The highs and lows of modern parenting are explored in a new collection from Sheffield-based poet Rachel Bower. She spoke to Yvette Huddleston.
There are few events more life-changing than becoming a parent. There is plenty of joy, but as anyone who has experienced it will tell you, there are also plenty of challenges.
It is the seldom talked about side of pregnancy and motherhood that is explored by Bradford-born, Sheffield-based, poet Rachel Bower in her outstanding new collection Moon Milk, published last month by Scarborough’s Valley Press.
A candid and unsentimental journey through pregnancy, birth and early childhood, the collection is arranged in a natural narrative arc that develops chronologically but, explains Bower, it wasn’t planned that way. “I didn’t set out to do that – the poems just accumulated and eventually I thought ‘this is a collection.’ When I started writing them my daughter was about three, so I had a bit of distance from the early stages of parenthood, but then by the time I finished writing I was pregnant again. It was in the editing that I realised that kind of framework would work – and at that point I did some filling in, writing a few more poems for the various stages.”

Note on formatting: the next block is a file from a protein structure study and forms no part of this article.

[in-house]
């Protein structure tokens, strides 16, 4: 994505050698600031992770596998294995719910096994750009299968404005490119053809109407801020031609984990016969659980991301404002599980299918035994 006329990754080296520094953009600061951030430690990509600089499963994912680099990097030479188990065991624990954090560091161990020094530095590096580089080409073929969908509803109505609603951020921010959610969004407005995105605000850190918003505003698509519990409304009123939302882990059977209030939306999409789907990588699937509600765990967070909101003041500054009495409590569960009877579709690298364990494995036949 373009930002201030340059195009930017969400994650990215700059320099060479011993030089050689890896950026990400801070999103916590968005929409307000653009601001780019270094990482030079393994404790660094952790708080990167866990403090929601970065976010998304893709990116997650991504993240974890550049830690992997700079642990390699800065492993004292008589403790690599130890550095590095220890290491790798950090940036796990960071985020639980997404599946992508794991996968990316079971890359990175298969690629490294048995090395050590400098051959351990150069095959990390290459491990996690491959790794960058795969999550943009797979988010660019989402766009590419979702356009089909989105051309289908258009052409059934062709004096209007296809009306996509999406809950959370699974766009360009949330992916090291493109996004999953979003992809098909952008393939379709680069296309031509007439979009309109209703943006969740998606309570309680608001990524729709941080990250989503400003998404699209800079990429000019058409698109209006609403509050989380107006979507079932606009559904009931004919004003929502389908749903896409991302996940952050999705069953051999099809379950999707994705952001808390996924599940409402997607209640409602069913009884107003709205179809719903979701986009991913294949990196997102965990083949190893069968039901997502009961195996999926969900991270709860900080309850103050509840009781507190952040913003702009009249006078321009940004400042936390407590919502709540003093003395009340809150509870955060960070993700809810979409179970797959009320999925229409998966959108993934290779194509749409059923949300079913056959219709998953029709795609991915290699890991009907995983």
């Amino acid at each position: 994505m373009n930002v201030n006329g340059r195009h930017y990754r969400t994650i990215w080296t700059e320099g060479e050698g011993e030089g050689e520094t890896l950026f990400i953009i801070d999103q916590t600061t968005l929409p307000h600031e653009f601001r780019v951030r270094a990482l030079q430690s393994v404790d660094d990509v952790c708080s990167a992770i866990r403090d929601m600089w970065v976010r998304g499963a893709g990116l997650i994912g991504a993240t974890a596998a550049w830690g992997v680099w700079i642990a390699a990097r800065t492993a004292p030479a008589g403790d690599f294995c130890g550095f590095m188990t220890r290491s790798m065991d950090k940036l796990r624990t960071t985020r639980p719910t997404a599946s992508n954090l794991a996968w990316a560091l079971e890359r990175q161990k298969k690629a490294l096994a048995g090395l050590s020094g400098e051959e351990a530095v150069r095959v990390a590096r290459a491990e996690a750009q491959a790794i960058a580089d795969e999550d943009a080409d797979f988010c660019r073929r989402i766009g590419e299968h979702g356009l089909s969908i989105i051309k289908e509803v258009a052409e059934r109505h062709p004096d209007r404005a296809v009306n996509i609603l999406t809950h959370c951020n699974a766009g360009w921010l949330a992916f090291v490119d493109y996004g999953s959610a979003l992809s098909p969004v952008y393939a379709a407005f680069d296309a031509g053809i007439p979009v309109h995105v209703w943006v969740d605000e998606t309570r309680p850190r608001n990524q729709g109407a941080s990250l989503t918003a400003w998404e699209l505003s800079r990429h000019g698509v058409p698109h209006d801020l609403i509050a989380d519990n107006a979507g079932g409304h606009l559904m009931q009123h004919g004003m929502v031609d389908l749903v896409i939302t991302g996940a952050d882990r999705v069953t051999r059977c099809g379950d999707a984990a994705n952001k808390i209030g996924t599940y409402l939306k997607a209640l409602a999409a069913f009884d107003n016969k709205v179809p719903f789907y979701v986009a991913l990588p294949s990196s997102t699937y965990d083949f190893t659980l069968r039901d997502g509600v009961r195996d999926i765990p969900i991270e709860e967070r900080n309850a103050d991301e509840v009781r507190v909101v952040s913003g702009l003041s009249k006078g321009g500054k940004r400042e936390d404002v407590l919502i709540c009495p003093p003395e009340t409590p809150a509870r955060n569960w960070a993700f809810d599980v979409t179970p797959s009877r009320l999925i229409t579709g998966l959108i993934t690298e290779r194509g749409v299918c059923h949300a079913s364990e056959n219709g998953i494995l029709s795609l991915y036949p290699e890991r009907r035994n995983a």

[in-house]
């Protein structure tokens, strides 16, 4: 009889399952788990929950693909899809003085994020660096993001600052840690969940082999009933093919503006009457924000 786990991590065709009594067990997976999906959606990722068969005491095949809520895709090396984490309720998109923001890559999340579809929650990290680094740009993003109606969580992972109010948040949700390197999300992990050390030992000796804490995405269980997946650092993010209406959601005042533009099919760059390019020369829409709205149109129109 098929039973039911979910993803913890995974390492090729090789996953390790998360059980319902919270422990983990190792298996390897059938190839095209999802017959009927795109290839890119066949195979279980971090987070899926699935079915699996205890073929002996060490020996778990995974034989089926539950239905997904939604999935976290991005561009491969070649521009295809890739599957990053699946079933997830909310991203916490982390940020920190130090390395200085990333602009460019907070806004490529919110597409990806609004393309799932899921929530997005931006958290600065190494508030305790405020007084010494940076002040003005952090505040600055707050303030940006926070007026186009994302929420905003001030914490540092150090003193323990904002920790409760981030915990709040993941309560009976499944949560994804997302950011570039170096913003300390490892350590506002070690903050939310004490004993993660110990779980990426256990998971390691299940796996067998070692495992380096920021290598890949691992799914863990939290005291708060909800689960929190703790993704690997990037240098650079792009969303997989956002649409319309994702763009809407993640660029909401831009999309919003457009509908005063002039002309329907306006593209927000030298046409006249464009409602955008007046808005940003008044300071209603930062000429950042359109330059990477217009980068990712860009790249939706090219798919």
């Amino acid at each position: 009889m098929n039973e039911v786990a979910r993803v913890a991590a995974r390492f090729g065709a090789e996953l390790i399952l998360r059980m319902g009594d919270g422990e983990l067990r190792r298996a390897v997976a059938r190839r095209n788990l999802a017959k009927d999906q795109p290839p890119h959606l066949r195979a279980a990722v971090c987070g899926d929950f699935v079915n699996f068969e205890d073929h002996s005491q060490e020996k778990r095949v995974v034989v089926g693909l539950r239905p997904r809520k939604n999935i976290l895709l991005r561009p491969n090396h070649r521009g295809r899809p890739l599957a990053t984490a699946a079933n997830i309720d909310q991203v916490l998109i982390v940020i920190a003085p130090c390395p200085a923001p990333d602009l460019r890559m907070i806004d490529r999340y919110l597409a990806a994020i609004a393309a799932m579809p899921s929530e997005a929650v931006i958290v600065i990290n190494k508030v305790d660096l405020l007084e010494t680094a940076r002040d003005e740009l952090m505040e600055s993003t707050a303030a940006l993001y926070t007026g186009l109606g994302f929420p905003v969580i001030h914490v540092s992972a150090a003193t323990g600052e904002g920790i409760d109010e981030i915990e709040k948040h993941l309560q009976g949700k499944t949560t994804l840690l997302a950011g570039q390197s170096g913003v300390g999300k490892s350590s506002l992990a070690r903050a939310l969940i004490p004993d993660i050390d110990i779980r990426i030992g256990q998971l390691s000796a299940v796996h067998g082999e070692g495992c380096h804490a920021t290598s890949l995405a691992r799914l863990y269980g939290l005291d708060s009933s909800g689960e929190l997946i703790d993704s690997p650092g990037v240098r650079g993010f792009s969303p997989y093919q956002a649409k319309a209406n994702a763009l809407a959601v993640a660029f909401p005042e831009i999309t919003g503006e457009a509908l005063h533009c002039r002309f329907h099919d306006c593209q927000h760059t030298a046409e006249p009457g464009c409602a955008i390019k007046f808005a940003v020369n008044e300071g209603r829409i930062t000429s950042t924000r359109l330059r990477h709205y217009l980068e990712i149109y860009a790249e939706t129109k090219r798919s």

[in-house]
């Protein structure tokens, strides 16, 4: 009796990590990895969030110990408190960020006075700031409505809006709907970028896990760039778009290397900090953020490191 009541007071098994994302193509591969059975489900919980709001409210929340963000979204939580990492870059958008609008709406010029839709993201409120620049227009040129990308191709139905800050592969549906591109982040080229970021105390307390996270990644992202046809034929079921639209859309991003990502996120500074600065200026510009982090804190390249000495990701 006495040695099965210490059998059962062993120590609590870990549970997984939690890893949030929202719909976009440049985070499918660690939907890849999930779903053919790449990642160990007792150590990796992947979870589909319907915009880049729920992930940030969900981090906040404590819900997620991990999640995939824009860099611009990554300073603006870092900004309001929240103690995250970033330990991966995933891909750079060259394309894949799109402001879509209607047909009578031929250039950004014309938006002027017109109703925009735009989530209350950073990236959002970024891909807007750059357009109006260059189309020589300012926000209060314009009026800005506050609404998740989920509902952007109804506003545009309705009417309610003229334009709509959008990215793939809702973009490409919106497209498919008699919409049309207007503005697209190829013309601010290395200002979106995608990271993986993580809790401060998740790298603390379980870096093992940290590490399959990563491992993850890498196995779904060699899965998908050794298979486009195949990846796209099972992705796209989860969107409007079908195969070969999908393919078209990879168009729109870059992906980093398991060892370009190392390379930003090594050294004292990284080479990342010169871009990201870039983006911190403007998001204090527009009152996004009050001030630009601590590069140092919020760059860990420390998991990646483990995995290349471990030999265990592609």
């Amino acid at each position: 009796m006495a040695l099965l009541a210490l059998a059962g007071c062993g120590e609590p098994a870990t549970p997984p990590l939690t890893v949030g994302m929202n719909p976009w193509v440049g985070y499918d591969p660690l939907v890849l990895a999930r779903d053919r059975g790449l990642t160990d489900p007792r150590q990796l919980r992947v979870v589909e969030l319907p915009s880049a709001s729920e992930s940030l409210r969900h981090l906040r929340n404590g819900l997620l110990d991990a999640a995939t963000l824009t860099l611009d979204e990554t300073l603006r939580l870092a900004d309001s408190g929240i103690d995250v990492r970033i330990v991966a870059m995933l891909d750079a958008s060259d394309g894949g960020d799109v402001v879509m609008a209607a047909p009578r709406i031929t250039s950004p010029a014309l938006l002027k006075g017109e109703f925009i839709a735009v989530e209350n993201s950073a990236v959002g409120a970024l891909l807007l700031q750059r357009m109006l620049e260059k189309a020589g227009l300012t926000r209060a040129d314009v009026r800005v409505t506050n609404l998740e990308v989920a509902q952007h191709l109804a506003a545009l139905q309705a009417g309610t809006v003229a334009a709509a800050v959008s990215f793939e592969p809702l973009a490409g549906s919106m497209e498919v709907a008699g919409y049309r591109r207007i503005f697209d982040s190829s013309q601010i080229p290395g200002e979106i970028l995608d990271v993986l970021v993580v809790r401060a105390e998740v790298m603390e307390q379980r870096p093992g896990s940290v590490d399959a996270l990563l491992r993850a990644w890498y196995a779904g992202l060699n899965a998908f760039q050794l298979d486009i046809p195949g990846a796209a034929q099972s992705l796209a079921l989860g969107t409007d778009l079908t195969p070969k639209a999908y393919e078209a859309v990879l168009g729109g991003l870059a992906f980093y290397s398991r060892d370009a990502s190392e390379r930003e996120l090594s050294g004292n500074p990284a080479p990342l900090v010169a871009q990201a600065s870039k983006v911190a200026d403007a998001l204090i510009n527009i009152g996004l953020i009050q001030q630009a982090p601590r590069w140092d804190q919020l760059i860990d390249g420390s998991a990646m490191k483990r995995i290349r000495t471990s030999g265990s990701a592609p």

Bower actually began what was eventually to become the collection by writing poems about miscarriage, drawing on her own personal experience. It was a courageous move to allow herself to be so vulnerable – and the poems on the subject are very moving, powerful and raw.
“I felt it was important to be open and honest,” she says. “I just thought ‘why doesn’t anybody talk about this?’ The more we can share these issues, the more suppported people might feel.”
That empathetic approach also characterises a project founded by Bower in Sheffield in 2015. Verse Matters is a feminist arts collective which brings together a wide range of people through poetry. Those involved include refugees and asylum seekers, homeless people and victims of domestic violence who all benefit from the safe space that Verse Matters provides in which they can share their poetry, spoken word, storytelling, comedy and music.
It was at one of the monthly meetings that Bower first performed one of her poems about miscarriage. “People do share quite personal things at Verse Matters, but I wasn’t quite sure how it was going to go down,” she says. “But people came up to me afterwards crying and saying ‘you must write more’ – I found it a bit overwhelming. That initial encouragement was so helpful.”
It also had an immediate positive effect in that it prompted Bower to continue writing poems that shone a light on the more difficult aspects of pregnancy and parenthood. “I really wanted to include those things that you don’t hear that much about,” she says. “People have very different experiences of motherhood but it is always a bit of a bumpy ride and I think it is important to acknowledge that.” That opinion is shared by one of her readers who knows a thing or two about childbirth. “A midwife got in touch with me recently – she had read the poems and she said ‘I love this – we need more writing like this’, quite a few mums have said the same, so I am glad that the poems are speaking to people.”